Sensitivity analysis

In order to assess the impacts of single study on the total outcomes, sensitivity analysis was conducted. With respect to OS, our result of sensitivity analysis revealed that the outcomes originating from Moller et al. and Levidou et al. influenced consequences remarkably, demonstrating that the critical source of heterogeneity was likely to come from the above studies. The list of pooled HRs and 95% CIs after excluding single study one by one indicated robustness of our results (Fig. 6a). Furthermore, with regard to DFS (Fig. 6b), RFS (Fig. 6c), PFS (Fig. 6d) and DSS (Fig. 6e) our sensitivity analysis identified that all selected studies influenced outcomes greatly, which suggested that the outcomes of DFS, RFS, PFS and DSS were not stable because of the limited number of studies included in each analysis. Thus, more and more related studies were needed to explore the effects of cyclin D3 on DFS, RFS, PFS and DSS in human malignancy.
Fig. 6
Fig. 6

Sensitivity analysis plot of pooled HR of OS (a), DFS (b), RFS (c), PFS (d) and DSS (e) for malignancy patients with abnormally expressed level of cyclin D3

Publication bias

By using Begg’s test and Egger’s test, we systemically assessed publication bias of all above included studies. The result of Begg’s test (p = 0.273) (Fig. 7a) and Egger’s test (p = 0.547) (Fig. 7b) about OS revealed that there existed no significant publication bias among enrolled documents. In terms of DFS, RFS, PFS and DSS, we didn’t perform the publication bias just because of the small amount of selected literatures, no more than 10 in each analysis.
Fig. 7
Fig. 7

Begg’s test (a) and Egger’s test (b) for publication bias

Discussion

Accordingly, our quantitative outcomes illustrated that elevated cyclin D3 expression indicated unfavorable prognosis including both OS and DSS among diverse malignancy patients. What’s more, we assessed the prognosis role of cyclin D3 among two kinds of malignancies. We just discovered that high expressing cyclin D3 was related to decreased OS in lymphoma.

The above conclusions appear to be rational and understandable in line with the current agreement that as a chief cancer promoter, cyclin D3 can promote the abnormal growth and tumorigenesis of different kinds of tumors, such as diffuse large B cell lymphoma, which can serve as a promoter for regulating the progression of G1/S transition and the survival of cancer cells [52, 53]. What’s more, Choi et al. had demonstrated that besides the ingrained values of overexpressed cyclin D3 in tumor initiation, the presence of cyclins D3 is essential for tumor maintenance [54], which jointly contributes to the unfavorable prognosis in patients with elevated cyclin D3 expression levels. But one of studies that differ from the majority included cohorts suggested that high-expression cyclin D3 is related to better OS and DFS in nodular melanoma [48], while the conclusion was interestingly opponent in superficial melanoma. However, in this study, there was no statistically significant between the high expression levels of cyclin D3 and overall survival for nodular melanoma patients (p = 0.23). Thus, cyclin D3 is not likely to act as a prognosis factor for the nodular melanoma patients and other proteins or pathways might be at work to promote nodular melanoma and play a prognostic role.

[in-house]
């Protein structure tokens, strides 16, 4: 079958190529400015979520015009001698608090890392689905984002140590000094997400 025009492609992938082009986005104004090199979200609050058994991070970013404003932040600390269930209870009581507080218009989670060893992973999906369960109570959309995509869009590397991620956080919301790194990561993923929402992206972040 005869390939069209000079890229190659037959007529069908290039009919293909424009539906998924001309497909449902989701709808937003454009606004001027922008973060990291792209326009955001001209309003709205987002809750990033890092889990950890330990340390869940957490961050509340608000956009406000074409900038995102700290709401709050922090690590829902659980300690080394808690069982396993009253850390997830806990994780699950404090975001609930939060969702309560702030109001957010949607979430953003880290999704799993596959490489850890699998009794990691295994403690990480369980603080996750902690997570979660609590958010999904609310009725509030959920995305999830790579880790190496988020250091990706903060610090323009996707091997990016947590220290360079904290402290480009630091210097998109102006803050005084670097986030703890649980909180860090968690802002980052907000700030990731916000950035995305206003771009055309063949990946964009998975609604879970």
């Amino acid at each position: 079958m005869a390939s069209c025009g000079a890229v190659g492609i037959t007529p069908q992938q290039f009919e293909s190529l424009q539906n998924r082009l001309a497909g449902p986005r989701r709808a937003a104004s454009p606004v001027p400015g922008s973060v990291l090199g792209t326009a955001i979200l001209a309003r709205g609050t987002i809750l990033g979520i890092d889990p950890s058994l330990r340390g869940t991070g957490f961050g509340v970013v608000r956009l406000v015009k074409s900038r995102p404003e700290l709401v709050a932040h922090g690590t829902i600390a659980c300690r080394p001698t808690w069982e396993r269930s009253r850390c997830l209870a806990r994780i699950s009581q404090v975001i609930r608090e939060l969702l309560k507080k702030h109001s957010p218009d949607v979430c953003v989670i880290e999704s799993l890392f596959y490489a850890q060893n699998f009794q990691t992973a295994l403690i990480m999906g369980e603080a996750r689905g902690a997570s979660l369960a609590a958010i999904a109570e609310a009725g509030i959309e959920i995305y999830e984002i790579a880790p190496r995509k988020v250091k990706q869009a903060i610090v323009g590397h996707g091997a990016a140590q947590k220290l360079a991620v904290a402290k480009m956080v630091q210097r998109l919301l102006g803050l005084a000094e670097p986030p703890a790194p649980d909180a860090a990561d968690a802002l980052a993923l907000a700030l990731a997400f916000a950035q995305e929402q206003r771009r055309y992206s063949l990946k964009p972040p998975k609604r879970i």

On account of the significant heterogeneity among included studies, both subgroup analysis and meta-regression analysis were used to investigate origins of heterogeneity. As a consequence, our outcomes of subgroup analysis revealed that sample size (over 100 or less than 100) changed the significant prognostic value of cyclin D3 in OS (HR 2.01; 95% CI 1.32–3.07 vs HR 1.49; 95% CI 0.66–3.39). This suggested that the root of heterogeneity may be from the distinctness existing in each sample sizes. Nevertheless, our meta-regression analysis couldn’t acquire the origination of the significant heterogeneity in above all factors.

Furthermore, we also explored the association between the cyclin D3 expressing levels with the prognostic value among various cancers. But just on account of the restricted amounts of selected researches, we only evaluated the prognostic value of cyclin D3 in mammary tumor and lymphoma. And the results showed that higher cyclin D3 level implicated an unfavorable OS in lymphoma patients. However, we just found that there existed no difference for the elevated expression levels of cyclin D3 to forecast the OS of breast neoplasms. The reason may be that the included studied Chi et al. only evaluated the prognostic role of cyclin D3 in stages I-III of breast cancer. Similarly, breast cancer patients in stages I-II account for 80% of the total participants in the study of Keyomarsi et al. Based on the above, we speculate that the prognostic roles of cyclin D3 might be different in diverse cancer stage. Therefore, a growing number of larger-scale, multicenter studies including all stage patients are needed to verify our hypothesis.